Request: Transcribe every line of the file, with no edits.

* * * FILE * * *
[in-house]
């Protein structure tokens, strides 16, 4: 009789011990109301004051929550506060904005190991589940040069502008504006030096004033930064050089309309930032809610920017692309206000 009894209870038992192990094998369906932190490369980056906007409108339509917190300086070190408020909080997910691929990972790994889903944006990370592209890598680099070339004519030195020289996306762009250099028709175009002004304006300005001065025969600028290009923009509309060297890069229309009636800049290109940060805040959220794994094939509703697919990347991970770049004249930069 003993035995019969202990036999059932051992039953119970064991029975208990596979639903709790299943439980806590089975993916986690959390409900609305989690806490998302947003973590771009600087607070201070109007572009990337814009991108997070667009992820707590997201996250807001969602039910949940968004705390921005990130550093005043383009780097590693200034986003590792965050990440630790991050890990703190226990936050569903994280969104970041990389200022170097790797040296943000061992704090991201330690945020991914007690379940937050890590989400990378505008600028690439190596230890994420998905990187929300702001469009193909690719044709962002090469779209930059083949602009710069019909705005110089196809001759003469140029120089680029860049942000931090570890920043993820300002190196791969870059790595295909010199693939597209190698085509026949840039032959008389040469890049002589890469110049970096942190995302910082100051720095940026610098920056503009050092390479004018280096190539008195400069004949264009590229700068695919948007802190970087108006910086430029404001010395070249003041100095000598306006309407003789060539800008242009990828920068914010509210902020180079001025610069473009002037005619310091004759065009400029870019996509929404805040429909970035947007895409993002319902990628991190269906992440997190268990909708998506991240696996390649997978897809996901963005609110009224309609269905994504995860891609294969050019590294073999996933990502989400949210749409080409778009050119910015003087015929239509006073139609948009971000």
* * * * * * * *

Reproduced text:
[in-house]
């Protein structure tokens, strides 16, 4: 009789011990109301004051929550506060904005190991589940040069502008504006030096004033930064050089309309930032809610920017692309206000 009894209870038992192990094998369906932190490369980056906007409108339509917190300086070190408020909080997910691929990972790994889903944006990370592209890598680099070339004519030195020289996306762009250099028709175009002004304006300005001065025969600028290009923009509309060297890069229309009636800049290109940060805040959220794994094939509703697919990347991970770049004249930069 003993035995019969202990036999059932051992039953119970064991029975208990596979639903709790299943439980806590089975993916986690959390409900609305989690806490998302947003973590771009600087607070201070109007572009990337814009991108997070667009992820707590997201996250807001969602039910949940968004705390921005990130550093005043383009780097590693200034986003590792965050990440630790991050890990703190226990936050569903994280969104970041990389200022170097790797040296943000061992704090991201330690945020991914007690379940937050890590989400990378505008600028690439190596230890994420998905990187929300702001469009193909690719044709962002090469779209930059083949602009710069019909705005110089196809001759003469140029120089680029860049942000931090570890920043993820300002190196791969870059790595295909010199693939597209190698085509026949840039032959008389040469890049002589890469110049970096942190995302910082100051720095940026610098920056503009050092390479004018280096190539008195400069004949264009590229700068695919948007802190970087108006910086430029404001010395070249003041100095000598306006309407003789060539800008242009990828920068914010509210902020180079001025610069473009002037005619310091004759065009400029870019996509929404805040429909970035947007895409993002319902990628991190269906992440997190268990909708998506991240696996390649997978897809996901963005609110009224309609269905994504995860891609294969050019590294073999996933990502989400949210749409080409778009050119910015003087015929239509006073139609948009971000």